We asked for insight from Marcus D. Carson, MBA, Founder and CEO of Growing Kings. He is a native of Birmingham, AL, and grew up in the Titusville neighborhood.
After two years of living in Charlotte, NC and working as a financial analyst, Marcus soon realized that his passion lies in helping young men who have similar backgrounds of his own, but lack the direction and/or support that were provided to him by his family and through his faith. The lessons learned growing up in an economically disadvantaged environment, coupled with the life skills and exposure opportunities presented to Marcus during his collegiate and professional career provided the framework for a vision that led to the founding of Growing Kings.
Marcus graduated Magna Cum Laude from Florida A&M University in Tallahassee, FL with a Bachelor’s degree in Business Management in 2006 and a Masters of Business Administration with a concentration in Finance in 2008.
Marcus is a member of Alpha Phi Alpha Fraternity, Incorporated, Birmingham Urban League Young Professionals, Association of Fundraising Professionals, UAB MHRC Young Professionals Board, Leadership UAB, and the FAMU National Alumni Association.
Q: What piece of advice or tip were you given early in your career that has helped you the most?
A: “Work hard.” That was something that was engrained in me growing up, so I understood how that separates you from your counterparts. One of my favorite rap artists, Jadakiss -and of course I’m sure he got it from someone else- said “hard work will always beat talent if talent don’t work hard.” So I always try to ensure that even if I do have a talent, I want to add that hard work to it.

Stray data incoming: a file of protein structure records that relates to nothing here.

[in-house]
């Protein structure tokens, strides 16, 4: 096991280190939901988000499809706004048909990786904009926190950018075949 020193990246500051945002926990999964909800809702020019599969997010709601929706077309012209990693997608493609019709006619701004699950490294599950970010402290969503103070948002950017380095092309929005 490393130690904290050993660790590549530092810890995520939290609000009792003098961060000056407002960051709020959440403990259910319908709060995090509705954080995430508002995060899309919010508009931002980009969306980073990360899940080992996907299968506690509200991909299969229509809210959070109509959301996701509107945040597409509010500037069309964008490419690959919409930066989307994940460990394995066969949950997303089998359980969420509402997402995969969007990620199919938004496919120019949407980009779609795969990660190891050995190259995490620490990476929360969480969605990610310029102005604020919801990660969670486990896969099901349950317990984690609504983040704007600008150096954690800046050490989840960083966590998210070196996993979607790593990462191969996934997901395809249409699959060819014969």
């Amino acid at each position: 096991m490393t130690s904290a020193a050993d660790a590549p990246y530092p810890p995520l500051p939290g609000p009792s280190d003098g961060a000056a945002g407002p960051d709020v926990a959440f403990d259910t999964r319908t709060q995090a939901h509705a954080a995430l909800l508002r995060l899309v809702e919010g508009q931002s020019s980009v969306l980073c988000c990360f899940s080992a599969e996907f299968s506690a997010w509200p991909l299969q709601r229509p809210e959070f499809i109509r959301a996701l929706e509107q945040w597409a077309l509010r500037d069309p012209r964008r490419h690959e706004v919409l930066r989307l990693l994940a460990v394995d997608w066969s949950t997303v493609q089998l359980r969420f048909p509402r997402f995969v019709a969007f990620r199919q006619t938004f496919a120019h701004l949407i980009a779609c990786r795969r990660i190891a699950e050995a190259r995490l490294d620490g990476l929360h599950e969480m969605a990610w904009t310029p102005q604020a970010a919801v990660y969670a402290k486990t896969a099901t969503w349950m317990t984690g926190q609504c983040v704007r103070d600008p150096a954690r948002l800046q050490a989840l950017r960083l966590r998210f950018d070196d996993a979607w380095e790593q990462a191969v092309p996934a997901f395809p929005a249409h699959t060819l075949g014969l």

Q: What is something you believe millennials struggle with, and how can they work to improve it?
A: Instant gratification and patience. I think that of course, even with myself, understanding the importance of the “long game” is critical to realizing the level of significance that you envision. Having a long view on things and not being disappointed if things don’t happen as quickly as I may desire them to. A great gospel song-I’ll keep the music thing going – “It may not come when you want it but it will be there right on time.” Your timing may not be the right timing.
Q:What is something you believe is a strength unique to millennials, and how should they leverage it?
A: History is a strength to millennials. We’ve been fortunate to have thousands of years of documented evidence of what has worked and what hasn’t. So as long as we remember historical occurrences and use them as wisdom and guidance, more specifically on the wisdom piece, I think that would help us avoid a lot of missteps. Also, trying to analyze trends that have happened historically to see what the next wave may be. I think that the notion of history repeats itself is true, it just manifests differently.
Q: Millennials are not oblivious to the fact that some of their older colleagues are cynical towards their generation. In your opinion, what’s the best way to break through preconceived notions and develop meaningful working relationships?
A: I think hard work and patience are essential. I feel that cream rises to the top but it just takes a little time; so if you are dedicated to understanding wisdom and building relationships it’ll help you rise to the top. Hard work but understanding how you have to maneuver, I think that puts you in good favor with the old school. To finish up my music theme, I have a signature on my email from the great John Mayer that says “if you have to tell someone how bad you want something, then you haven’t shown them how hard you already work for it.”